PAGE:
Phosphorus release from intact soil monoliths of manure amended fields under simulated snowmelt flooding
Kumaragamage, Darshani et al. (2021), Phosphorus release from intact soil monoliths of manure amended fields under simulated snowmelt flooding, Dryad, Dataset, https://doi.org/10.5061/dryad.80gb5mkpz
Anaerobic conditions developed in soils with flooding can enhance the release of soil phosphorus (P) to overlying water, but little information is available for soils with a long history of manure application. We examined the P release from manure-amended soils under simulated snowmelt flooding. Intact monoliths from manured (solid-swine, SSM or liquid swine, LSM) and unamended (control) field plots were collected from Carman, Manitoba. Monoliths were frozen for seven days, then thawed, flooded and incubated at +4±1 °C. Redox potential, pH, and concentrations of dissolved reactive P (DRP), Ca, Mg, Fe and Mn in pore water and floodwater were determined weekly up to 56 days after flooding (DAF), and then at 84 DAF. Redox potential decreased with DAF with a greater, and more rapid, decrease in SSM (from initial value of ~300 mV to < 0 mV by 84 DAF) compared to LSM and control (~100 mV by 84 DAF). Pore water and floodwater DRP concentrations were significantly greater in manured treatments than the control at all DAFs, and in SSM than LSM for most DAFs. While floodwater DRP concentrations remained relatively stable in the control treatment, concentrations in manured treatments increased substantially from the onset of flooding to 35-42 DAF (3-4-fold increase) and remained relatively stable thereafter. Significantly greater P release from SSM- than LSM-treated monoliths was due to greater input of P, as well as the higher organic matter content in SSM treated soils. These favored the rapid development of anaerobic conditions that further induced P release.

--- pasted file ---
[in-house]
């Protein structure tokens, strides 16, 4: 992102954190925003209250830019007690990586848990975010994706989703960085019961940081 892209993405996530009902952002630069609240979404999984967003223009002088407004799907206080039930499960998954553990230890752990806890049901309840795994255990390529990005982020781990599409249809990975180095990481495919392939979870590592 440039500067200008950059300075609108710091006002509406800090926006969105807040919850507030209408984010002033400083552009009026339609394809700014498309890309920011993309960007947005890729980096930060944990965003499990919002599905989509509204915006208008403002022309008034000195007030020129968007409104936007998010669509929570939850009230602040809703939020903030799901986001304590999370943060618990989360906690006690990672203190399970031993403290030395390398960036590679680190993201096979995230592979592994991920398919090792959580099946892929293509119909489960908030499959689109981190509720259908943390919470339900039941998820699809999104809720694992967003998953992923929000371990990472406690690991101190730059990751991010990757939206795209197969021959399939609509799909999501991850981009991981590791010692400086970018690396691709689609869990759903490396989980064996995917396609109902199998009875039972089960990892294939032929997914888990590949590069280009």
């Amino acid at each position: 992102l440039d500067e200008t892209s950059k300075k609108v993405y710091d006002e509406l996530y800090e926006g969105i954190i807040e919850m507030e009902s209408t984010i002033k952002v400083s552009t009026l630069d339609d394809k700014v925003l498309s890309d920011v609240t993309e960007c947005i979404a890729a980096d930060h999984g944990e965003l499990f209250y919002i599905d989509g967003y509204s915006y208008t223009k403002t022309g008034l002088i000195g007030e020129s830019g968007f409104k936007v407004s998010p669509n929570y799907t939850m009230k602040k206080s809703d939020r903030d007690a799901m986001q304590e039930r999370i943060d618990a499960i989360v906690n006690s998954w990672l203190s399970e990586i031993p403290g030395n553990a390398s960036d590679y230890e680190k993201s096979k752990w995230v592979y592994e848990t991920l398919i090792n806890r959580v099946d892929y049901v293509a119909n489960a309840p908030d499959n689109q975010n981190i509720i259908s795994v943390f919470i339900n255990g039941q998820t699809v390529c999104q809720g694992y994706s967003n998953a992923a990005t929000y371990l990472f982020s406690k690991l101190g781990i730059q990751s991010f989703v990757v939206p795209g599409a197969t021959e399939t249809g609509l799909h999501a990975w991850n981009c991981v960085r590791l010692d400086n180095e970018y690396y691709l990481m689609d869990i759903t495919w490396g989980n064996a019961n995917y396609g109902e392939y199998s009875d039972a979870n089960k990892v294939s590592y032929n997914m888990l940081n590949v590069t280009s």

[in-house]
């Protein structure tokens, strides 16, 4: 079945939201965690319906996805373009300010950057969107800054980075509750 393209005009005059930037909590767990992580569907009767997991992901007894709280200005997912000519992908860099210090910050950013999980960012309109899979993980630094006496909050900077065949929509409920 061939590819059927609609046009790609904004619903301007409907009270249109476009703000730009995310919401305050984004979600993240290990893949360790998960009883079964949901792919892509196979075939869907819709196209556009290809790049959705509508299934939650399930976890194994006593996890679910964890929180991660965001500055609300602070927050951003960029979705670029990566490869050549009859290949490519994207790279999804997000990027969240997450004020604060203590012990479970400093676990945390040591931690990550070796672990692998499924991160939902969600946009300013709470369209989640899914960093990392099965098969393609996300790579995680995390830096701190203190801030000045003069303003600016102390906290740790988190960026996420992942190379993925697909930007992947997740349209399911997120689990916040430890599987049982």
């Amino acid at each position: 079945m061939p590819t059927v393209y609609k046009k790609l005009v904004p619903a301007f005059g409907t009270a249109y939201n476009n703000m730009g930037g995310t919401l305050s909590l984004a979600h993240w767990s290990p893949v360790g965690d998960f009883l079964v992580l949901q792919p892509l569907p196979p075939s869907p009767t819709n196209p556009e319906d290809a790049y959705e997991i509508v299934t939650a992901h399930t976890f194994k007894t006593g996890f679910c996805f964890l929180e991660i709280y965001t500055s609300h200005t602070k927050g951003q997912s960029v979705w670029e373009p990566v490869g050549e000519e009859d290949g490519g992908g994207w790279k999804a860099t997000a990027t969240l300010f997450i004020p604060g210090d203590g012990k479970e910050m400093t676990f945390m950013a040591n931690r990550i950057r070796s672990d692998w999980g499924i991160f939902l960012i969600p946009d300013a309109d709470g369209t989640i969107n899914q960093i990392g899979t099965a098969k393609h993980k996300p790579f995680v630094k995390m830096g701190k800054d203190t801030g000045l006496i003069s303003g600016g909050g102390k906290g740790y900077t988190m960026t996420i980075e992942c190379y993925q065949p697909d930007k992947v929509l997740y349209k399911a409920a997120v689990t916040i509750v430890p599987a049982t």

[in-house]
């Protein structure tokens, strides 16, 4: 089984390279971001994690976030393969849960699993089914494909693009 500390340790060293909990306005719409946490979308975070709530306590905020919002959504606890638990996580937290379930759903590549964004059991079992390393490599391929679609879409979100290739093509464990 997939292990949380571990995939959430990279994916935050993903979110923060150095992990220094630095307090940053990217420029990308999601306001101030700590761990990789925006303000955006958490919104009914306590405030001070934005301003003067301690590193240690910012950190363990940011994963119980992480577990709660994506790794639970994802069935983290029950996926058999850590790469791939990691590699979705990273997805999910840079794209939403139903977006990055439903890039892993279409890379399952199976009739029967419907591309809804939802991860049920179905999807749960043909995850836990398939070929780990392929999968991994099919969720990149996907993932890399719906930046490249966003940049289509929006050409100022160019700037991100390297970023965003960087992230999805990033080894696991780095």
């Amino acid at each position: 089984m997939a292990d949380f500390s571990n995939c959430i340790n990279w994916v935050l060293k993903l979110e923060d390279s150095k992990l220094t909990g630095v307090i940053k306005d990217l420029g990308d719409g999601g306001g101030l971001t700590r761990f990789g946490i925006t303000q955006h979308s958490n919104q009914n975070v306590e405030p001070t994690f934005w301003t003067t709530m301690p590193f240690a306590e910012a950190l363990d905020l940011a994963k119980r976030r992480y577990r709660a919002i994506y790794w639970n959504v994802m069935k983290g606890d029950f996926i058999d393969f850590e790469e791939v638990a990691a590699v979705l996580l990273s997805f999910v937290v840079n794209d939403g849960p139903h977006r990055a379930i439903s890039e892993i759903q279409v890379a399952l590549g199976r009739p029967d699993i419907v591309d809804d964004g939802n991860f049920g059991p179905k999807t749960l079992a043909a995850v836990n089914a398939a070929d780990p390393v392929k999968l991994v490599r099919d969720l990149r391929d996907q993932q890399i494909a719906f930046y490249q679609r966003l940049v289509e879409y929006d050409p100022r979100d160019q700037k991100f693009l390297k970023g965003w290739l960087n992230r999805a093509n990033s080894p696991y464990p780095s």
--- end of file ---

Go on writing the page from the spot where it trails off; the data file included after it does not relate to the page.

Soil monoliths were collected from replicated (4) field plots of three selected treatments (control, liquid swine manure and solid swine manure) from a long term manure field trial. Mololiths were flooded under simulated snowmelt condition. Porewater was extracted at 5 cm depth and floodwater from the overlying floodwater at weekly intervals upto 8 weeks and then at 12 weeks. pH and dissolved reactive P in pore water and floodwater were analyzed. The dissolved reactive P concentrations (mg/L) and pH are given for pore water and floodwater seprately for each replicate soil monolith for the three treatments.
Details of the experiment and the analysis are provided in the manuscript.
Natural Sciences and Engineering Research Council of Canada
Canadian Queen Elizabeth II Diamond Jubilee Scholarships: Advanced Scholars program